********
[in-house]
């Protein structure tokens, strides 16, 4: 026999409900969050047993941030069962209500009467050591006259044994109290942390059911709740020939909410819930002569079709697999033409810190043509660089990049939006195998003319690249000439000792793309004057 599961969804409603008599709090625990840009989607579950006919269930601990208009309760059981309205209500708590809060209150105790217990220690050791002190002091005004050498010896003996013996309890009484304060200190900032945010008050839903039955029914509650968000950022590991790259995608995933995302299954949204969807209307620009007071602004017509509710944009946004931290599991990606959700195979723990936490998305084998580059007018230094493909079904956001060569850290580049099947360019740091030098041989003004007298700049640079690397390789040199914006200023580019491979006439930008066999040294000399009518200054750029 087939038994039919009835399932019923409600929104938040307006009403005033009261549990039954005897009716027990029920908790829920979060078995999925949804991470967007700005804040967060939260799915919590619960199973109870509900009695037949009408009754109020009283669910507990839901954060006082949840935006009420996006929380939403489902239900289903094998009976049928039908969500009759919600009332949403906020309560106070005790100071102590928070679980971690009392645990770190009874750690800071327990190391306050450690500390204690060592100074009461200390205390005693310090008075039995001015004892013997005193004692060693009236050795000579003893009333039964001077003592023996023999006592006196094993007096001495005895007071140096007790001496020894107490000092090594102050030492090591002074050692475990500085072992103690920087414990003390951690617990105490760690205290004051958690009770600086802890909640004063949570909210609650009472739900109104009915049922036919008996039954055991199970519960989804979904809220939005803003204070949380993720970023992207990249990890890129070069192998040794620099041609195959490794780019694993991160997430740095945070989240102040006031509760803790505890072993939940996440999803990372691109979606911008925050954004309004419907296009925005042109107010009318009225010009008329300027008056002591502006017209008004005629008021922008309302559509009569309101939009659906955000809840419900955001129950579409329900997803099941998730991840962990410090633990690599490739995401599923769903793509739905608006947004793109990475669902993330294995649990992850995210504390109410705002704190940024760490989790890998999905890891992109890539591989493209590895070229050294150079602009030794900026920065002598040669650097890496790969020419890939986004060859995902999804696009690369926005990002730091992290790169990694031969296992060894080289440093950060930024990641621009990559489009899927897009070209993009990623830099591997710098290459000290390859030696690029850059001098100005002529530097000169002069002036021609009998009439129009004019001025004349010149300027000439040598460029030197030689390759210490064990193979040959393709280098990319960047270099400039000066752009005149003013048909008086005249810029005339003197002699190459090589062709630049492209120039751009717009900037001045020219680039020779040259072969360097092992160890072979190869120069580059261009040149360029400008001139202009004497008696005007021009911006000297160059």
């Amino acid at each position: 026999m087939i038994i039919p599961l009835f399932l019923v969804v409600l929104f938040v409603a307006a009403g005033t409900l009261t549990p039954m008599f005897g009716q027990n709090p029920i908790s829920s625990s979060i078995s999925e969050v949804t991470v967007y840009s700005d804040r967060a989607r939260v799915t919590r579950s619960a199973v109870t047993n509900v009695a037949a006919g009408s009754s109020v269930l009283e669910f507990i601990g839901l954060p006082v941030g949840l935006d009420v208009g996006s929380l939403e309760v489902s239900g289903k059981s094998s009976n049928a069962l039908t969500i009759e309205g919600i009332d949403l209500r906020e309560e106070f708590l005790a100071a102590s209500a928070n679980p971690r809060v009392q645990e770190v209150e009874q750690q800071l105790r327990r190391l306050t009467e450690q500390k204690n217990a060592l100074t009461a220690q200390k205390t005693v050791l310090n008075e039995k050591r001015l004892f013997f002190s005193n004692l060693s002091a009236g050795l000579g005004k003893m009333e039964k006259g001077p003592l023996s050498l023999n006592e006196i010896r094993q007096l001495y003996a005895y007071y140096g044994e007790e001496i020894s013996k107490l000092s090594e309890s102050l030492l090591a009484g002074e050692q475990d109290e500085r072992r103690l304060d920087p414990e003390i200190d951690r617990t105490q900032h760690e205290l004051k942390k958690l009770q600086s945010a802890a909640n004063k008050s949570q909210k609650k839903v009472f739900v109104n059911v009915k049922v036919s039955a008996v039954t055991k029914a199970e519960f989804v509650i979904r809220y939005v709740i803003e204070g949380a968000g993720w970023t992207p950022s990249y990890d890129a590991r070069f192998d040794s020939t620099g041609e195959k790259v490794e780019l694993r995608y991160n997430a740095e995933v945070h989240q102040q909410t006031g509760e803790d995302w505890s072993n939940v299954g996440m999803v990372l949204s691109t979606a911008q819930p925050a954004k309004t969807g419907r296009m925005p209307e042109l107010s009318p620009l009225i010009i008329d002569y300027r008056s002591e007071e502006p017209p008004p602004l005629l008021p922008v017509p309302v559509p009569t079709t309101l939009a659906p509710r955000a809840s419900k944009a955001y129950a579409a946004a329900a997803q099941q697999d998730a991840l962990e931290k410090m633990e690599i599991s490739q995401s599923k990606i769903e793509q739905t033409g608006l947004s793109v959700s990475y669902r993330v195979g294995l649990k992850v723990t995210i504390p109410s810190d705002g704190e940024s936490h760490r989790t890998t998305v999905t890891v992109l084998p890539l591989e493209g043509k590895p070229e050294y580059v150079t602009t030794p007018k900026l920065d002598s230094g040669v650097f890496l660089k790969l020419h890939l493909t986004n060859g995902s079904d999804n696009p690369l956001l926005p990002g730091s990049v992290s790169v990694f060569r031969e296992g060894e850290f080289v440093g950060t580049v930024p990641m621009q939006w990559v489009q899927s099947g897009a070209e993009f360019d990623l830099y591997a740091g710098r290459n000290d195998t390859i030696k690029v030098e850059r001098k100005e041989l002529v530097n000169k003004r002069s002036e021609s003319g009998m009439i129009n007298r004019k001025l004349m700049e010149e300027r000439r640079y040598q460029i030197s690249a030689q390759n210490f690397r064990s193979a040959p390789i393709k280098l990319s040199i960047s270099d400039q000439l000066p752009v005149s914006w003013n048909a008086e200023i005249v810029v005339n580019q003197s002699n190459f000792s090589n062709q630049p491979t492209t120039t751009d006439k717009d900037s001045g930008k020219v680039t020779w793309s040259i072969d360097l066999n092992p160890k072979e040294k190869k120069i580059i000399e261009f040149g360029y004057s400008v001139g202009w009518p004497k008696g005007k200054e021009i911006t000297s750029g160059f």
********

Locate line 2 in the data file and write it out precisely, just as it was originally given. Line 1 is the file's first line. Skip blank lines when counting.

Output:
């Protein structure tokens, strides 16, 4: 026999409900969050047993941030069962209500009467050591006259044994109290942390059911709740020939909410819930002569079709697999033409810190043509660089990049939006195998003319690249000439000792793309004057 599961969804409603008599709090625990840009989607579950006919269930601990208009309760059981309205209500708590809060209150105790217990220690050791002190002091005004050498010896003996013996309890009484304060200190900032945010008050839903039955029914509650968000950022590991790259995608995933995302299954949204969807209307620009007071602004017509509710944009946004931290599991990606959700195979723990936490998305084998580059007018230094493909079904956001060569850290580049099947360019740091030098041989003004007298700049640079690397390789040199914006200023580019491979006439930008066999040294000399009518200054750029 087939038994039919009835399932019923409600929104938040307006009403005033009261549990039954005897009716027990029920908790829920979060078995999925949804991470967007700005804040967060939260799915919590619960199973109870509900009695037949009408009754109020009283669910507990839901954060006082949840935006009420996006929380939403489902239900289903094998009976049928039908969500009759919600009332949403906020309560106070005790100071102590928070679980971690009392645990770190009874750690800071327990190391306050450690500390204690060592100074009461200390205390005693310090008075039995001015004892013997005193004692060693009236050795000579003893009333039964001077003592023996023999006592006196094993007096001495005895007071140096007790001496020894107490000092090594102050030492090591002074050692475990500085072992103690920087414990003390951690617990105490760690205290004051958690009770600086802890909640004063949570909210609650009472739900109104009915049922036919008996039954055991199970519960989804979904809220939005803003204070949380993720970023992207990249990890890129070069192998040794620099041609195959490794780019694993991160997430740095945070989240102040006031509760803790505890072993939940996440999803990372691109979606911008925050954004309004419907296009925005042109107010009318009225010009008329300027008056002591502006017209008004005629008021922008309302559509009569309101939009659906955000809840419900955001129950579409329900997803099941998730991840962990410090633990690599490739995401599923769903793509739905608006947004793109990475669902993330294995649990992850995210504390109410705002704190940024760490989790890998999905890891992109890539591989493209590895070229050294150079602009030794900026920065002598040669650097890496790969020419890939986004060859995902999804696009690369926005990002730091992290790169990694031969296992060894080289440093950060930024990641621009990559489009899927897009070209993009990623830099591997710098290459000290390859030696690029850059001098100005002529530097000169002069002036021609009998009439129009004019001025004349010149300027000439040598460029030197030689390759210490064990193979040959393709280098990319960047270099400039000066752009005149003013048909008086005249810029005339003197002699190459090589062709630049492209120039751009717009900037001045020219680039020779040259072969360097092992160890072979190869120069580059261009040149360029400008001139202009004497008696005007021009911006000297160059």